More than two-thirds (69 per cent) of employees say their mental health has stayed the same or worsened in the past year, according to a new survey by Inc.

The survey polled more than 150 employers and more than 4,000 workers in the U.S., U.K., Germany and India. It also analyzed usage patterns of more than 4 million users of the Calm wellness app. A majority (81 per cent) of respondents said they’ve struggled with nervousness, anxiousness and stress recently. Indeed, 61 per cent of employees surveyed said they’ve felt down, depressed or hopeless recently and 68 per cent noted they’re having sleep issues.

Six in 10 (60 per cent) respondents who have experienced anxiousness or toss and turn at night said it affects their performance at work and cost of living or inflation were cited as the top factors negatively impacting employee mental health.

Read: 71% of Canadian women say inflation is impacting their mental health: survey

More than half (58 per cent) of employees agreed they’re always connected or available for work and 46 per cent said they often work outside working hours. A third said they’re often interrupted by their devices while they’re at work or feel tired from being online for work.

Among women, nearly all (90 per cent) said family planning challenges can be all-consuming and affect their overall mental health as well as their ability to focus at work and be productive. While 35 per cent said their workplace is supportive of women’s reproductive health (including pregnancy, fertility and abortion), just a quarter (25 per cent) felt as supported when it comes to menopause needs.

Meanwhile, more than three-quarters (77 per cent) of employers said financial anxiety is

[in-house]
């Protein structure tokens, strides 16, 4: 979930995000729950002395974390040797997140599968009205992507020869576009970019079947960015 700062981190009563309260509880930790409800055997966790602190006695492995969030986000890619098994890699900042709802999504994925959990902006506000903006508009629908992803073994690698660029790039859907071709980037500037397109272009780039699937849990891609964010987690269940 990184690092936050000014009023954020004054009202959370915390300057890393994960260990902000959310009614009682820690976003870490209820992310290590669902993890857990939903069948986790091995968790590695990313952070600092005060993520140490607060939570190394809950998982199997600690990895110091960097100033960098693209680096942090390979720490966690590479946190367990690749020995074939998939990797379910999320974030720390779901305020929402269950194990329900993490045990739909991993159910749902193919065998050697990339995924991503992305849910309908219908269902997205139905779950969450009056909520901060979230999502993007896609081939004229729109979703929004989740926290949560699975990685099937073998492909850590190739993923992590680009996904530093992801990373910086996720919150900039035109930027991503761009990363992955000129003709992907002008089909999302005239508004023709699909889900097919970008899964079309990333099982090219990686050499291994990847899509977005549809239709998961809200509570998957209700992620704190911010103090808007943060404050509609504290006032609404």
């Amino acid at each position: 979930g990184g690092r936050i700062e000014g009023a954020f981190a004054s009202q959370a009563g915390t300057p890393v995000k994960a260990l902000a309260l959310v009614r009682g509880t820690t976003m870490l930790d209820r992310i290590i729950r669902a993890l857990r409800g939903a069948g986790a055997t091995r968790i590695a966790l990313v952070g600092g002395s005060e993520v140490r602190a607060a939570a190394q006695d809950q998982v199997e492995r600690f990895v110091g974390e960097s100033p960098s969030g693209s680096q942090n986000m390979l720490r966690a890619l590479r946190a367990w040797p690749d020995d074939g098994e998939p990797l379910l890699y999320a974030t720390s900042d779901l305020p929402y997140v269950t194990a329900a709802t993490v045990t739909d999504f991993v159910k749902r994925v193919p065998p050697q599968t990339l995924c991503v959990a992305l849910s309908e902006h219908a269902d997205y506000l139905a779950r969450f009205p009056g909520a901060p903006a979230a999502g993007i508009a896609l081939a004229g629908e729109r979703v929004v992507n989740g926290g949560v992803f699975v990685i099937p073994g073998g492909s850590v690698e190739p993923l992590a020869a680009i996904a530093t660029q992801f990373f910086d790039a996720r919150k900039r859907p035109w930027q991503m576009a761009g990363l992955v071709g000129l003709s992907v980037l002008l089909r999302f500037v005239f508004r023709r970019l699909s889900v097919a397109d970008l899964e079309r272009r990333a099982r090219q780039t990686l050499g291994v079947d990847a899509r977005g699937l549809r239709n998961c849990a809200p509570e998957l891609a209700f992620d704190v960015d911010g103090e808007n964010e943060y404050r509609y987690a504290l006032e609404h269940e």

impacting employee mental health and they want to address this need in the next one to two years. Two-thirds (66 per cent) agreed financial stress affects employee mental health and another 41 per cent said they’re aware it affects employees’ ability to focus at work.

Read: MVF supporting employees’ financial wellness needs through new cost-of-living benefit

In the U.S., more than 75 per cent of employers said they offer employee assistance program services that include therapy visits and basic preventative resources; however, just 24 per cent of employees are aware these benefits are available to them. Notably, EAP utilization rates among employees were very low (under 10 per cent) for a number of reasons, including the common misperception that they’re only for crisis situations and the stigma often associated with using an EAP.

In addition to EAPs, employers said they offer mental-health and wellness supports such as onsite break rooms (81 per cent), limited number of in-person therapy visits 
through the EAP (79 per cent), preventative resources to address stress, anxiety and sleep through their EAP (75 per cent), an extensive number of in-person therapy 
visits and access to a virtual therapist (37 per cent), mental-health days off (38 per cent), self-care digital tools (38 per cent), workshops/training for managers to create 
a less stressful work environment (45 per cent), workshops/training to help employees build resilience and reduce stress and burnout (46 per cent), wellness stipends (26 per cent) and specialized mental-health support for women (24 per cent) and youth 
and children (21 per cent).

Read: EAPs increasing virtual delivery, taking proactive approach to meet employees’ shifting needs